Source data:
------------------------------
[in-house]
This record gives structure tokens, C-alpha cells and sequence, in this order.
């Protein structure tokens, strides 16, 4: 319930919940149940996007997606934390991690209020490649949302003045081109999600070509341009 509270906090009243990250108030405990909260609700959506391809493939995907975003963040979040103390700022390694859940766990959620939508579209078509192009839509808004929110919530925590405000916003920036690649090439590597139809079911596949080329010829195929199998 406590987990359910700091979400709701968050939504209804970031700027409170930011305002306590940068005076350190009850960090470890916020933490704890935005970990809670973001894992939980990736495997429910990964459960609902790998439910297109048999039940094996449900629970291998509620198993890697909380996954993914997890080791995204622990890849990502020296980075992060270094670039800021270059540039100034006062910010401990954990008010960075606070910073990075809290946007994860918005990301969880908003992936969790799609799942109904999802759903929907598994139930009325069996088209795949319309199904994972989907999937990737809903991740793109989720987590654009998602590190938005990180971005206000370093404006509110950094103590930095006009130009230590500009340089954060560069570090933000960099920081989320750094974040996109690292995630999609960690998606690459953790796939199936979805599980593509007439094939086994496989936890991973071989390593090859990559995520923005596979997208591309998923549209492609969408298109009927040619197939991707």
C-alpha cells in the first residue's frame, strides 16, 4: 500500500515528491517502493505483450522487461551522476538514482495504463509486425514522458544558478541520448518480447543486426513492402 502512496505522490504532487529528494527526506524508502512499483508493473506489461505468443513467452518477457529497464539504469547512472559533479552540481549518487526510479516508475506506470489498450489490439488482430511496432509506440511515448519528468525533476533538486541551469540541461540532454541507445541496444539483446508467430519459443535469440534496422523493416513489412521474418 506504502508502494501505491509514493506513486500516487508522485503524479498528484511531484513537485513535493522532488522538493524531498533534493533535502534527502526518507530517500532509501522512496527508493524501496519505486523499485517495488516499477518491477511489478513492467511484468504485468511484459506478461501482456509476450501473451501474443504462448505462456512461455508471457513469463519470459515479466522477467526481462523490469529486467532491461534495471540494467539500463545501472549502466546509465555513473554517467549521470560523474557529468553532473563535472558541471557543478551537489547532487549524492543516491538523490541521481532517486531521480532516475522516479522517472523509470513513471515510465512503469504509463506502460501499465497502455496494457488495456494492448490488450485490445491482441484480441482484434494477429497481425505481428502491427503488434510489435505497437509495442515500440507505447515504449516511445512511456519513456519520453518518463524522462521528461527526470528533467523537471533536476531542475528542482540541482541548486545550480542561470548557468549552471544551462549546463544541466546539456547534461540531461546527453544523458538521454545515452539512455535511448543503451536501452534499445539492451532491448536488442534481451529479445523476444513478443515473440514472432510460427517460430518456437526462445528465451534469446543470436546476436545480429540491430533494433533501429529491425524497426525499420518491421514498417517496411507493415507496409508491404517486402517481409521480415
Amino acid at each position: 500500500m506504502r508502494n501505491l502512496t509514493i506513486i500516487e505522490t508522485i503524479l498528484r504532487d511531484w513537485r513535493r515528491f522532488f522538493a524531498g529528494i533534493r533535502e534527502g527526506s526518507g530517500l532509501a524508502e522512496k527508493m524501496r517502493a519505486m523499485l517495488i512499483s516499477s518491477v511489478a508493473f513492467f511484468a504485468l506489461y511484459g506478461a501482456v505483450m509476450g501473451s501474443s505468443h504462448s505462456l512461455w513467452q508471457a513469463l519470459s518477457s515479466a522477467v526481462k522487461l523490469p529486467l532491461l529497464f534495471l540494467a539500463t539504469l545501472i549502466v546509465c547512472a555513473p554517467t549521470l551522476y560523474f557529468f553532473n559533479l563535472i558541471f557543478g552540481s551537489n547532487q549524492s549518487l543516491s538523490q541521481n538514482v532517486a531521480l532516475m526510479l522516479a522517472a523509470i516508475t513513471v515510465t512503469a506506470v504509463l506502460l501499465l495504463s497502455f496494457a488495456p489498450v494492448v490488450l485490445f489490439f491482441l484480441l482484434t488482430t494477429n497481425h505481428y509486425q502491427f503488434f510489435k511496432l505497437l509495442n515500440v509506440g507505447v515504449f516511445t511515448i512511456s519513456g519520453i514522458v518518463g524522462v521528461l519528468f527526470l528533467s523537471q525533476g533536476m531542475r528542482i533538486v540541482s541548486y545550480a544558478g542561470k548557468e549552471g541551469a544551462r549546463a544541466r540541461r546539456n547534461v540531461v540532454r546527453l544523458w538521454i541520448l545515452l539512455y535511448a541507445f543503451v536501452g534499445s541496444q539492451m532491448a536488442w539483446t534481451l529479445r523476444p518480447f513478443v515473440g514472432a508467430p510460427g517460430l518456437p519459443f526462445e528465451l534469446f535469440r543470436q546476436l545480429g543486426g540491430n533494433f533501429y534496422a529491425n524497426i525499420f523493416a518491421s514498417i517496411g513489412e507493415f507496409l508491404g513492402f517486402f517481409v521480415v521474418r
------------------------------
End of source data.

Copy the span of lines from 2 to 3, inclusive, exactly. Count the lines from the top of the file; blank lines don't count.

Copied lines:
This record gives structure tokens, C-alpha cells and sequence, in this order.
């Protein structure tokens, strides 16, 4: 319930919940149940996007997606934390991690209020490649949302003045081109999600070509341009 509270906090009243990250108030405990909260609700959506391809493939995907975003963040979040103390700022390694859940766990959620939508579209078509192009839509808004929110919530925590405000916003920036690649090439590597139809079911596949080329010829195929199998 406590987990359910700091979400709701968050939504209804970031700027409170930011305002306590940068005076350190009850960090470890916020933490704890935005970990809670973001894992939980990736495997429910990964459960609902790998439910297109048999039940094996449900629970291998509620198993890697909380996954993914997890080791995204622990890849990502020296980075992060270094670039800021270059540039100034006062910010401990954990008010960075606070910073990075809290946007994860918005990301969880908003992936969790799609799942109904999802759903929907598994139930009325069996088209795949319309199904994972989907999937990737809903991740793109989720987590654009998602590190938005990180971005206000370093404006509110950094103590930095006009130009230590500009340089954060560069570090933000960099920081989320750094974040996109690292995630999609960690998606690459953790796939199936979805599980593509007439094939086994496989936890991973071989390593090859990559995520923005596979997208591309998923549209492609969408298109009927040619197939991707």